Re: Plywood reefers


Greg Martin
 

In Tony Thompson's message back to Ben he writes:


As Ben Hom has already answered, the problem was in adequate sealing of
the edges of the plywood sheets. Soo Line had the same problem with box cars
having single sheathing of plywood. Rubber and metal seal strips were not good
enough. The plywood curled and cracked, and was judged (by PFE anyway) to be
inadequately weather resistant if any of the protection system (joint
sealing strips, and paint generally) failed. PFE concluded it was not worth
repairing them in kind, thus returned to T&G....<<

Likely the issue was not a plywood (or also know as Plyscore at the time)
but actually an application error... but at the time there was likely little
know of the issue of application or were not properly relayed to the end user.
When you butt plywood edge to edge and don't leave a gap the aforementioned
condition results... apparent delamination at the edge, which could have been
avoided if properly applied. The sheets must be gapped or the top veneer
can't expand and that causes the top veneer to separate from the veneer below and
causes the top veneer to wrinkle or as Tony puts it "curled" or it may check
or as Tony puts it "cracks" These are all installation errors. While the
edges do need sealed to avoid true glue-line delamination I don't see that
condition in the effects of the plywood cabooses(NYC) or Reefers that were
sheathed with Douglas Fir Plywood. Now to see why the SOO Line cabooses didn't do
this...


Dennis writes...

Tony,
Care to offer a citation to info on the Soo Line plywood covered boxcars? I
suspect you are thinking of the GN, but I'm always looking for new and
interesting facts about the Soo.<

The Soo Line did cover quite a few cabooses with plywood in the late
sixties and it held up well enough. The joints were covered with sheet metal lap
strips that had a shallow bend in the center, which tended to keep the edges
tight to the plywood between the screws. Then again, this "fix" was only
intended to last five years, until sufficient new steel cabooses were on the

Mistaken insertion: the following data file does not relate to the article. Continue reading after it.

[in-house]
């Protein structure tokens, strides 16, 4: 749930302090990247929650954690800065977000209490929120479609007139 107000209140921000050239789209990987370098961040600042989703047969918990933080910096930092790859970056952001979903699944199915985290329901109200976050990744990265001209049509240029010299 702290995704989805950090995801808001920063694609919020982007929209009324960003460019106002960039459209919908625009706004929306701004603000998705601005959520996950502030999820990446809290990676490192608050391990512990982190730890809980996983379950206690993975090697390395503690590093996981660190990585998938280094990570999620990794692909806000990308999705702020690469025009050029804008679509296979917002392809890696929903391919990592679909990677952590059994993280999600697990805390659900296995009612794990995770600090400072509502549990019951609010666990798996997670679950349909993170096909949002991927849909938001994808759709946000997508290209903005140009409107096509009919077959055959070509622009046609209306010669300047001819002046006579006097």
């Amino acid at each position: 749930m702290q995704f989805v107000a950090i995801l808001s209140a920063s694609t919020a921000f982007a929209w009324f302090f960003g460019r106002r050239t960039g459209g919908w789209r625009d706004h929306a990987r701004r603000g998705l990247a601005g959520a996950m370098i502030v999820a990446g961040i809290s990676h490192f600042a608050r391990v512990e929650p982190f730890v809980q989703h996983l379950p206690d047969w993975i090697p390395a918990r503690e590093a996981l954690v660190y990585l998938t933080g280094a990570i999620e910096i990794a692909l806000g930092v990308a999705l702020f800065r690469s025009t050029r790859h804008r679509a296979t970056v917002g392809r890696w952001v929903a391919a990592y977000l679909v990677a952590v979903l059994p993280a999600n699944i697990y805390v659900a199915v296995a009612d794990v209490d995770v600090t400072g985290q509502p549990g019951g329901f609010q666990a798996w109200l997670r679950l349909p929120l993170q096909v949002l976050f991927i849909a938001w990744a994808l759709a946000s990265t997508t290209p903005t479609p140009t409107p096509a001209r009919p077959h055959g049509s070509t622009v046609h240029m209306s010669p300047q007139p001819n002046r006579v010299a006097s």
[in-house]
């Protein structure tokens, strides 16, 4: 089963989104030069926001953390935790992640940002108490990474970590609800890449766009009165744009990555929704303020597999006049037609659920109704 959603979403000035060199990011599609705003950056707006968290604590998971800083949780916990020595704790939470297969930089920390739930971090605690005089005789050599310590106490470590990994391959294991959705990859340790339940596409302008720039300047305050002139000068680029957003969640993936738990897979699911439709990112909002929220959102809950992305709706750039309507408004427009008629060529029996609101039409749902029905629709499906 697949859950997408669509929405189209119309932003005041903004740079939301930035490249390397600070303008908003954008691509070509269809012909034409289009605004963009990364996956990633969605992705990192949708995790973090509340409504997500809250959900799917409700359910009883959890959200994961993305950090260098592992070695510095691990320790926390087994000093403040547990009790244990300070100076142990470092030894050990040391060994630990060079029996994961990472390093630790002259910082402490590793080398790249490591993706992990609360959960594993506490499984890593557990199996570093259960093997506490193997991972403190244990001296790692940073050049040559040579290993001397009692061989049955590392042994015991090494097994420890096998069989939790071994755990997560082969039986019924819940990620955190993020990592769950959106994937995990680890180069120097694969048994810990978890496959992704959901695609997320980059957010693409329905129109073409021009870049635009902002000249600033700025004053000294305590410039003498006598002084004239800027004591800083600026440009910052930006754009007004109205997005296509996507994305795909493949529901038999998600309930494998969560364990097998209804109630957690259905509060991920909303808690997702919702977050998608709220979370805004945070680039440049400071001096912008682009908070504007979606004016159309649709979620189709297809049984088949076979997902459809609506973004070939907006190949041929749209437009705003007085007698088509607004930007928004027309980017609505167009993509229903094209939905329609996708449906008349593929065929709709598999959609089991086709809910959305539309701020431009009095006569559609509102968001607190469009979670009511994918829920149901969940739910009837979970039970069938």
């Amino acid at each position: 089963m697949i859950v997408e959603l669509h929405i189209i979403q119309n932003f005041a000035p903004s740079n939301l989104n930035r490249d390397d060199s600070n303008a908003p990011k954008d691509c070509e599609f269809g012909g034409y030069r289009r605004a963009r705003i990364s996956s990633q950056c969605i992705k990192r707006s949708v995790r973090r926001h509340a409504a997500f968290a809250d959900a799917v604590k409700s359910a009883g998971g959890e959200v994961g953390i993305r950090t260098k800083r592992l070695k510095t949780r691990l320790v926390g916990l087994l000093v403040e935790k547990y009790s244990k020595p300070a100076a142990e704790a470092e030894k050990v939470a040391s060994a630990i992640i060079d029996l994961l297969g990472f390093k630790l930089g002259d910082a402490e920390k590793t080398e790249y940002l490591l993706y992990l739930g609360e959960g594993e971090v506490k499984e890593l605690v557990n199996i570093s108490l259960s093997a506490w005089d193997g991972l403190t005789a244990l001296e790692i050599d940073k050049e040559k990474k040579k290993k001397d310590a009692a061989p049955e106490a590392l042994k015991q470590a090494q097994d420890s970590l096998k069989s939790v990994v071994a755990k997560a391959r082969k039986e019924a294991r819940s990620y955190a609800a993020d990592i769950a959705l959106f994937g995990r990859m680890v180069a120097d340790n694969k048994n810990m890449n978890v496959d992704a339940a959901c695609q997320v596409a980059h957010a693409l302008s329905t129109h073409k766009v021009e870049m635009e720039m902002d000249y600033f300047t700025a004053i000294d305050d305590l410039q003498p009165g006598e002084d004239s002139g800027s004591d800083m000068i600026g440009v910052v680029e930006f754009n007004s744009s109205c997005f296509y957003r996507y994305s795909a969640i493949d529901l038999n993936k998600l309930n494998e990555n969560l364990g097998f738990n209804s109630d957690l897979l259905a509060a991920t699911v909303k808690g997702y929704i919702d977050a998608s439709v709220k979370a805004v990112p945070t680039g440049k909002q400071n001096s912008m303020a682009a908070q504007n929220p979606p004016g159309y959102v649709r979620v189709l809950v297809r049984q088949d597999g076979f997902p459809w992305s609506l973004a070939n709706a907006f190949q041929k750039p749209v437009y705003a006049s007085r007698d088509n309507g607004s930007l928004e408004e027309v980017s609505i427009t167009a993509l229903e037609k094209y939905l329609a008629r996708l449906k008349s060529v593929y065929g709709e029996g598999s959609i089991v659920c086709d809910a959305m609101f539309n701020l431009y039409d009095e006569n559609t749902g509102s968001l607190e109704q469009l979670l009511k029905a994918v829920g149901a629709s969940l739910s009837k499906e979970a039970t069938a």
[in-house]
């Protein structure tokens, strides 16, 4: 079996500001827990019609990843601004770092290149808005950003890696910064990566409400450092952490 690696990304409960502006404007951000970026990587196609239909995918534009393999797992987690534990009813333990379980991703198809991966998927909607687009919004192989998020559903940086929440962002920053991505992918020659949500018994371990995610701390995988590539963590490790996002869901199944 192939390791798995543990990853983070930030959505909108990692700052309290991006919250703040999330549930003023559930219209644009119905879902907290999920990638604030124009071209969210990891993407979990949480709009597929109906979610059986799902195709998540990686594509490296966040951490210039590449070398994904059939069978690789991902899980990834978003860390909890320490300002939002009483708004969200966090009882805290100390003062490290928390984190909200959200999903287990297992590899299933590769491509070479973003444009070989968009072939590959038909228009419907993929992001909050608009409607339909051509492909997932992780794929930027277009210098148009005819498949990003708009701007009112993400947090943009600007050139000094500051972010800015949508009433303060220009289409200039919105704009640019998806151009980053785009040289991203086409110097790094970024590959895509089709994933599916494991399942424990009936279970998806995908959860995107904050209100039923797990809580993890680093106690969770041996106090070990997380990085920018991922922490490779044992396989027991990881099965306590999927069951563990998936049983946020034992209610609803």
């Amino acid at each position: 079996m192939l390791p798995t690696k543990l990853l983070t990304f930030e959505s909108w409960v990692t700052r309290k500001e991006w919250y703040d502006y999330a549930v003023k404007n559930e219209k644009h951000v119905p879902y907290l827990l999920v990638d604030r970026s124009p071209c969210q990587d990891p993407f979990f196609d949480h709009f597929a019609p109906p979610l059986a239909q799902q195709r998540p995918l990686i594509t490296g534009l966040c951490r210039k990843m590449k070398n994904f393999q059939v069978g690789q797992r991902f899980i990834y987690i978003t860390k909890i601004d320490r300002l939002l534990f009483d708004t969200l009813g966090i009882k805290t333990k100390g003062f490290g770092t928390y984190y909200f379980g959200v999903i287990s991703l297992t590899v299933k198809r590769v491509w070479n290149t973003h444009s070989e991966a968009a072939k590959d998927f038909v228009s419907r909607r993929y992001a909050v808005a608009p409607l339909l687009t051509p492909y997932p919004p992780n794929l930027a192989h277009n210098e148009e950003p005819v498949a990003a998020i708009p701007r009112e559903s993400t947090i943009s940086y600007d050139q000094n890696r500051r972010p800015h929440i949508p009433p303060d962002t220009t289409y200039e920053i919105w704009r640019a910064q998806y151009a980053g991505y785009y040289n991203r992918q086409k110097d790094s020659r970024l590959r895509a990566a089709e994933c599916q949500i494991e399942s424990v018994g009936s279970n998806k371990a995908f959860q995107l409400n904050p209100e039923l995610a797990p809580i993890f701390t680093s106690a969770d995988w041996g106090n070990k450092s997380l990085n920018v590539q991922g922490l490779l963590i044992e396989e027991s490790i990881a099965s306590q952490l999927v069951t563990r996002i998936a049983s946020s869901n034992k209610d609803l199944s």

property. The plywood was applied right over the ratty car siding, with a new wider
letterboard applied to cover the top edge.<

Ah Ha! We see that the installation had changed and it was done correctly
allowing the veneers to float between what Dennis describes as, "The joints
were covered with sheet metal lap strips that had a shallow bend in the center,"
a simple matter of letting the panels stay apart...

If I could hazard a guess as to what the railroads disliked about plywood
on freight cars, it is plywood's tendency to shed paint in sheets. The hard
early wood grain in Douglas fir is very resistant to paint penetration, and in
making rotary cut veneer, the hard grain becomes wide bands.<

Well, the grain is a bit of an issue but the real reason that the paint
wouldn't hold is because the veneers were constantly moving, expanding and
contracting and yes the wide grain (flat grain) was an issue but the edge grain
could be even worst in reality. But if the plywood was primed with White
pigmented shellac the paint peel issue would have diminished for the most part...
But that primer is much more expensive as well...

Plywood wasn't used for house siding, either, for the same reason until the
industry came up with what is known as T-111 siding. This plywood has strips
of rough sawn veneer on the face ply, which hold paint well, separated by
grooves to make it look like boards. It came too late to be used on freight
cars, and anyway, I can't see the car builders liking the rough sawn look on a
freight car.

Dennis Storzek<

Dennis is correct, plywood was not used for house siding until much later
than this list chooses to cover. But the one of the first sidings used was 303
T-1-11 ( it was actually referred to as 303-0,6, or 18 meaning the number of
repairs, synthetic or natural, to the face) but at first with a smooth face
and then later with a resawn face which did hold paint better. The success of
the panel was and continues to be that the panels don't but tight together...
But I have seen some repainted wood sheathed cars that look to have been
rough sawn but is just shoddy restoration work...

Greg Martin

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